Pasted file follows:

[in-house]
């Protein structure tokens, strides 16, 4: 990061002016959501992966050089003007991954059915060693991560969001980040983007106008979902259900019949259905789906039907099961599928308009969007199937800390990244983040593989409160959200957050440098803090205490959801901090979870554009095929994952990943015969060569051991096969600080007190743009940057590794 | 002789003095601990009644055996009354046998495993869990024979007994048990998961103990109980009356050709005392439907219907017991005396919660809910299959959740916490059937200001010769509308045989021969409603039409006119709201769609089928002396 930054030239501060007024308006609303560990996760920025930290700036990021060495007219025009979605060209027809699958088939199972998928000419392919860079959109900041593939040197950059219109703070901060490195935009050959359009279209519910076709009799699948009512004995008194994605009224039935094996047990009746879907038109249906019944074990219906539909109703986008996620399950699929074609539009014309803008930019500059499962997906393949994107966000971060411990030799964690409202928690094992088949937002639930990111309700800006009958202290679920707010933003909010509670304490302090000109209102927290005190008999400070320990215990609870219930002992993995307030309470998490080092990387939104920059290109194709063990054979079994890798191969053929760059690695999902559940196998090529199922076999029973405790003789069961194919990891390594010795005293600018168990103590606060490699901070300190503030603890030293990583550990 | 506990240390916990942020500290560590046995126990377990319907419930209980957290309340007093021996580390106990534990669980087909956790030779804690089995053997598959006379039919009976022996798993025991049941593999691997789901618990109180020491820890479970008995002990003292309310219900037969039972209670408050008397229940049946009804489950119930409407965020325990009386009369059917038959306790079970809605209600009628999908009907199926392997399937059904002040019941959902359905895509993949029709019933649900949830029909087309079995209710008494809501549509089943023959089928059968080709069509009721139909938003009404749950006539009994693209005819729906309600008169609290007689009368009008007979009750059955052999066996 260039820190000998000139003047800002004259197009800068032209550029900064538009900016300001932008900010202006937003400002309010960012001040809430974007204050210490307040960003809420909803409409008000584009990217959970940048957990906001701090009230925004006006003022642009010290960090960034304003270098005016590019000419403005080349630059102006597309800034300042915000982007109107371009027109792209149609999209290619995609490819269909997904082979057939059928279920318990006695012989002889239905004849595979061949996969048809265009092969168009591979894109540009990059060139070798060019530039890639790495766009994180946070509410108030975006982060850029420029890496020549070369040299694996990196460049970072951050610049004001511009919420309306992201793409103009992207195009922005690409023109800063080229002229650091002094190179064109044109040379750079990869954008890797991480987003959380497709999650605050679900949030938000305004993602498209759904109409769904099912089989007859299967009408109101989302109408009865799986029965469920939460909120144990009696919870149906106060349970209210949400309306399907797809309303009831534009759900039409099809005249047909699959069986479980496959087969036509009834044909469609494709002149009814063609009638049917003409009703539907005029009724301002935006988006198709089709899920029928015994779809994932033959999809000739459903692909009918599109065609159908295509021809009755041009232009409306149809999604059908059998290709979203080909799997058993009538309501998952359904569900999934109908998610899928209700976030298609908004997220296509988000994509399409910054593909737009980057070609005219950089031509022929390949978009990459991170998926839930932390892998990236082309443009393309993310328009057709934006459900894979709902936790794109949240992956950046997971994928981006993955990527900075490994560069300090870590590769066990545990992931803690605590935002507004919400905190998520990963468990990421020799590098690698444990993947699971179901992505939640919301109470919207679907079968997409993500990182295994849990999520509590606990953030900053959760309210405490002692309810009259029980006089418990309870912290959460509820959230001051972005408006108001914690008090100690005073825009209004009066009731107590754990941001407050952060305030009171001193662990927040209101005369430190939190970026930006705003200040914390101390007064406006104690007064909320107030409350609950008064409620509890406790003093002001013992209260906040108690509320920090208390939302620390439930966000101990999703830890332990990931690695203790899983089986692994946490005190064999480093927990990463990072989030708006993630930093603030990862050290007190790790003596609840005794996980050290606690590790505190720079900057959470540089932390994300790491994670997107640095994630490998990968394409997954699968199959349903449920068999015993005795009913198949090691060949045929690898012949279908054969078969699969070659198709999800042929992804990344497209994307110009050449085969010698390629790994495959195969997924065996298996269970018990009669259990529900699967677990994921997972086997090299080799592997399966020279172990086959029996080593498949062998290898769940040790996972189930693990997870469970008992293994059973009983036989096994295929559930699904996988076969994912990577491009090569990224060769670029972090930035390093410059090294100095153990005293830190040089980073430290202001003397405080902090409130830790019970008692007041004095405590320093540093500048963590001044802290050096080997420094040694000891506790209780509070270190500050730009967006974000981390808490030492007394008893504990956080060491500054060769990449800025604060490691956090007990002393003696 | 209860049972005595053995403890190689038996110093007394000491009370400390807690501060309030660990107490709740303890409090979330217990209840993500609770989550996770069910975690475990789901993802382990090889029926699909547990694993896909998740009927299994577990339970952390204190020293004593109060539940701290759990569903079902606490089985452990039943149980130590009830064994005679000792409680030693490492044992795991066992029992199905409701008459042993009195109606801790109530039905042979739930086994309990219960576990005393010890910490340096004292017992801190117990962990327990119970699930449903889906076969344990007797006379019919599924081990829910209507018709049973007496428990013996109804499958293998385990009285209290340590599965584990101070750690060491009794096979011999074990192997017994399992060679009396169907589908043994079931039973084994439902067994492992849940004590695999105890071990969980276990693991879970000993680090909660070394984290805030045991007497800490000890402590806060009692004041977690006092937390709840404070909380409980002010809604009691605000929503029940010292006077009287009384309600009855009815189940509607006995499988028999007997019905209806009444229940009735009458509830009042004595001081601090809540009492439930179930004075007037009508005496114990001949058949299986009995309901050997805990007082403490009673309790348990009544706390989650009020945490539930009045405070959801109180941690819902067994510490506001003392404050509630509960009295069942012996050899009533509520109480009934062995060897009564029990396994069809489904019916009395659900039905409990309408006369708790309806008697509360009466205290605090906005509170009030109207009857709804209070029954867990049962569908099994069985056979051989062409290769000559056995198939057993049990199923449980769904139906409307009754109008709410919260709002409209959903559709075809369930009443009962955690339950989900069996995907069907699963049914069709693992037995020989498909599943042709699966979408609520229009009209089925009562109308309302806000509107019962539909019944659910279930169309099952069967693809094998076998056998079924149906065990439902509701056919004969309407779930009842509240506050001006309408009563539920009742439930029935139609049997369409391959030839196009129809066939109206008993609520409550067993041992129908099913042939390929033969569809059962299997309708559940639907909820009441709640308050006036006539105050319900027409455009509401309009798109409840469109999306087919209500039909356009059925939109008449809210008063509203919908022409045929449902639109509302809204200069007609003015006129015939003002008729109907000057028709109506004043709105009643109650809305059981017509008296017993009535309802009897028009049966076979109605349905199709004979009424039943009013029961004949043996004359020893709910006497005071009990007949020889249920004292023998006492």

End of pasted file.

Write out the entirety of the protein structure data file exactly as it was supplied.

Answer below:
[in-house]
């Protein structure tokens, strides 16, 4: 990061002016959501992966050089003007991954059915060693991560969001980040983007106008979902259900019949259905789906039907099961599928308009969007199937800390990244983040593989409160959200957050440098803090205490959801901090979870554009095929994952990943015969060569051991096969600080007190743009940057590794 | 002789003095601990009644055996009354046998495993869990024979007994048990998961103990109980009356050709005392439907219907017991005396919660809910299959959740916490059937200001010769509308045989021969409603039409006119709201769609089928002396 930054030239501060007024308006609303560990996760920025930290700036990021060495007219025009979605060209027809699958088939199972998928000419392919860079959109900041593939040197950059219109703070901060490195935009050959359009279209519910076709009799699948009512004995008194994605009224039935094996047990009746879907038109249906019944074990219906539909109703986008996620399950699929074609539009014309803008930019500059499962997906393949994107966000971060411990030799964690409202928690094992088949937002639930990111309700800006009958202290679920707010933003909010509670304490302090000109209102927290005190008999400070320990215990609870219930002992993995307030309470998490080092990387939104920059290109194709063990054979079994890798191969053929760059690695999902559940196998090529199922076999029973405790003789069961194919990891390594010795005293600018168990103590606060490699901070300190503030603890030293990583550990 | 506990240390916990942020500290560590046995126990377990319907419930209980957290309340007093021996580390106990534990669980087909956790030779804690089995053997598959006379039919009976022996798993025991049941593999691997789901618990109180020491820890479970008995002990003292309310219900037969039972209670408050008397229940049946009804489950119930409407965020325990009386009369059917038959306790079970809605209600009628999908009907199926392997399937059904002040019941959902359905895509993949029709019933649900949830029909087309079995209710008494809501549509089943023959089928059968080709069509009721139909938003009404749950006539009994693209005819729906309600008169609290007689009368009008007979009750059955052999066996 260039820190000998000139003047800002004259197009800068032209550029900064538009900016300001932008900010202006937003400002309010960012001040809430974007204050210490307040960003809420909803409409008000584009990217959970940048957990906001701090009230925004006006003022642009010290960090960034304003270098005016590019000419403005080349630059102006597309800034300042915000982007109107371009027109792209149609999209290619995609490819269909997904082979057939059928279920318990006695012989002889239905004849595979061949996969048809265009092969168009591979894109540009990059060139070798060019530039890639790495766009994180946070509410108030975006982060850029420029890496020549070369040299694996990196460049970072951050610049004001511009919420309306992201793409103009992207195009922005690409023109800063080229002229650091002094190179064109044109040379750079990869954008890797991480987003959380497709999650605050679900949030938000305004993602498209759904109409769904099912089989007859299967009408109101989302109408009865799986029965469920939460909120144990009696919870149906106060349970209210949400309306399907797809309303009831534009759900039409099809005249047909699959069986479980496959087969036509009834044909469609494709002149009814063609009638049917003409009703539907005029009724301002935006988006198709089709899920029928015994779809994932033959999809000739459903692909009918599109065609159908295509021809009755041009232009409306149809999604059908059998290709979203080909799997058993009538309501998952359904569900999934109908998610899928209700976030298609908004997220296509988000994509399409910054593909737009980057070609005219950089031509022929390949978009990459991170998926839930932390892998990236082309443009393309993310328009057709934006459900894979709902936790794109949240992956950046997971994928981006993955990527900075490994560069300090870590590769066990545990992931803690605590935002507004919400905190998520990963468990990421020799590098690698444990993947699971179901992505939640919301109470919207679907079968997409993500990182295994849990999520509590606990953030900053959760309210405490002692309810009259029980006089418990309870912290959460509820959230001051972005408006108001914690008090100690005073825009209004009066009731107590754990941001407050952060305030009171001193662990927040209101005369430190939190970026930006705003200040914390101390007064406006104690007064909320107030409350609950008064409620509890406790003093002001013992209260906040108690509320920090208390939302620390439930966000101990999703830890332990990931690695203790899983089986692994946490005190064999480093927990990463990072989030708006993630930093603030990862050290007190790790003596609840005794996980050290606690590790505190720079900057959470540089932390994300790491994670997107640095994630490998990968394409997954699968199959349903449920068999015993005795009913198949090691060949045929690898012949279908054969078969699969070659198709999800042929992804990344497209994307110009050449085969010698390629790994495959195969997924065996298996269970018990009669259990529900699967677990994921997972086997090299080799592997399966020279172990086959029996080593498949062998290898769940040790996972189930693990997870469970008992293994059973009983036989096994295929559930699904996988076969994912990577491009090569990224060769670029972090930035390093410059090294100095153990005293830190040089980073430290202001003397405080902090409130830790019970008692007041004095405590320093540093500048963590001044802290050096080997420094040694000891506790209780509070270190500050730009967006974000981390808490030492007394008893504990956080060491500054060769990449800025604060490691956090007990002393003696 | 209860049972005595053995403890190689038996110093007394000491009370400390807690501060309030660990107490709740303890409090979330217990209840993500609770989550996770069910975690475990789901993802382990090889029926699909547990694993896909998740009927299994577990339970952390204190020293004593109060539940701290759990569903079902606490089985452990039943149980130590009830064994005679000792409680030693490492044992795991066992029992199905409701008459042993009195109606801790109530039905042979739930086994309990219960576990005393010890910490340096004292017992801190117990962990327990119970699930449903889906076969344990007797006379019919599924081990829910209507018709049973007496428990013996109804499958293998385990009285209290340590599965584990101070750690060491009794096979011999074990192997017994399992060679009396169907589908043994079931039973084994439902067994492992849940004590695999105890071990969980276990693991879970000993680090909660070394984290805030045991007497800490000890402590806060009692004041977690006092937390709840404070909380409980002010809604009691605000929503029940010292006077009287009384309600009855009815189940509607006995499988028999007997019905209806009444229940009735009458509830009042004595001081601090809540009492439930179930004075007037009508005496114990001949058949299986009995309901050997805990007082403490009673309790348990009544706390989650009020945490539930009045405070959801109180941690819902067994510490506001003392404050509630509960009295069942012996050899009533509520109480009934062995060897009564029990396994069809489904019916009395659900039905409990309408006369708790309806008697509360009466205290605090906005509170009030109207009857709804209070029954867990049962569908099994069985056979051989062409290769000559056995198939057993049990199923449980769904139906409307009754109008709410919260709002409209959903559709075809369930009443009962955690339950989900069996995907069907699963049914069709693992037995020989498909599943042709699966979408609520229009009209089925009562109308309302806000509107019962539909019944659910279930169309099952069967693809094998076998056998079924149906065990439902509701056919004969309407779930009842509240506050001006309408009563539920009742439930029935139609049997369409391959030839196009129809066939109206008993609520409550067993041992129908099913042939390929033969569809059962299997309708559940639907909820009441709640308050006036006539105050319900027409455009509401309009798109409840469109999306087919209500039909356009059925939109008449809210008063509203919908022409045929449902639109509302809204200069007609003015006129015939003002008729109907000057028709109506004043709105009643109650809305059981017509008296017993009535309802009897028009049966076979109605349905199709004979009424039943009013029961004949043996004359020893709910006497005071009990007949020889249920004292023998006492």